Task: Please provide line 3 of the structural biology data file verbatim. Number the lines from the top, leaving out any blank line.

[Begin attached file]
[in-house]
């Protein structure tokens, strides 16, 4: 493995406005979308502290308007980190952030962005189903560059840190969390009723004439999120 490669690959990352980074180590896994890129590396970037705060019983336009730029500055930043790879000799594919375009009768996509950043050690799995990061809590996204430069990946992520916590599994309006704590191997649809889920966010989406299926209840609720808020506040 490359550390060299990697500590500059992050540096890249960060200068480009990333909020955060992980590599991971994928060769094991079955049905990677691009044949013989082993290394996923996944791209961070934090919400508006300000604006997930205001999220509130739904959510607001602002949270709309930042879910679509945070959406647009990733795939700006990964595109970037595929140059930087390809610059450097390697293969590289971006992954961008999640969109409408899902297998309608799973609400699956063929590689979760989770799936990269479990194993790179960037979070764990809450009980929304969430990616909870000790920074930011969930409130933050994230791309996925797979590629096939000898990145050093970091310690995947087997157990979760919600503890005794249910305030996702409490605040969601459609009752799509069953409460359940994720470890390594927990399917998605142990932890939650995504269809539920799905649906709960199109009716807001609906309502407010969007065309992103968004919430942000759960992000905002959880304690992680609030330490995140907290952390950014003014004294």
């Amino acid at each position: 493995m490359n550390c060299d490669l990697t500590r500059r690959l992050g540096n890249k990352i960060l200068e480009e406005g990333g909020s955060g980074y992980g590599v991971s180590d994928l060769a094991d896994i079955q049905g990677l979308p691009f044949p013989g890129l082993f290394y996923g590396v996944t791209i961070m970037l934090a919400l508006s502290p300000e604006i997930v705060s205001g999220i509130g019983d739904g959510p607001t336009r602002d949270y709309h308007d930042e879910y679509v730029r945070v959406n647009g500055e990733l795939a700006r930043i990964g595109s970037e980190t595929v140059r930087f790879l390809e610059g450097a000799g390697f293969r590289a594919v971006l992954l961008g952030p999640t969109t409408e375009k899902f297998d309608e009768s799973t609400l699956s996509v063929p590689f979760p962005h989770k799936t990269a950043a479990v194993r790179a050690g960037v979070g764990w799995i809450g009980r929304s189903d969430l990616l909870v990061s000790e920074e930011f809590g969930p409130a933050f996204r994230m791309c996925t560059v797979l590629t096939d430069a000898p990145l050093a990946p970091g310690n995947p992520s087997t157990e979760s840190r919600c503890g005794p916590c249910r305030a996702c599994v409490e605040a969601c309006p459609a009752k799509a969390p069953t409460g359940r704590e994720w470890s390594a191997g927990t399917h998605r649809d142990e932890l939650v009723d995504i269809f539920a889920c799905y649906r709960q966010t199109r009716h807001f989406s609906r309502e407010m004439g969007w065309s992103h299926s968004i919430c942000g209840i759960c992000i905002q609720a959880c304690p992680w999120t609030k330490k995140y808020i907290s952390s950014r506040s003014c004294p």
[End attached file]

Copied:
């Amino acid at each position: 493995m490359n550390c060299d490669l990697t500590r500059r690959l992050g540096n890249k990352i960060l200068e480009e406005g990333g909020s955060g980074y992980g590599v991971s180590d994928l060769a094991d896994i079955q049905g990677l979308p691009f044949p013989g890129l082993f290394y996923g590396v996944t791209i961070m970037l934090a919400l508006s502290p300000e604006i997930v705060s205001g999220i509130g019983d739904g959510p607001t336009r602002d949270y709309h308007d930042e879910y679509v730029r945070v959406n647009g500055e990733l795939a700006r930043i990964g595109s970037e980190t595929v140059r930087f790879l390809e610059g450097a000799g390697f293969r590289a594919v971006l992954l961008g952030p999640t969109t409408e375009k899902f297998d309608e009768s799973t609400l699956s996509v063929p590689f979760p962005h989770k799936t990269a950043a479990v194993r790179a050690g960037v979070g764990w799995i809450g009980r929304s189903d969430l990616l909870v990061s000790e920074e930011f809590g969930p409130a933050f996204r994230m791309c996925t560059v797979l590629t096939d430069a000898p990145l050093a990946p970091g310690n995947p992520s087997t157990e979760s840190r919600c503890g005794p916590c249910r305030a996702c599994v409490e605040a969601c309006p459609a009752k799509a969390p069953t409460g359940r704590e994720w470890s390594a191997g927990t399917h998605r649809d142990e932890l939650v009723d995504i269809f539920a889920c799905y649906r709960q966010t199109r009716h807001f989406s609906r309502e407010m004439g969007w065309s992103h299926s968004i919430c942000g209840i759960c992000i905002q609720a959880c304690p992680w999120t609030k330490k995140y808020i907290s952390s950014r506040s003014c004294p």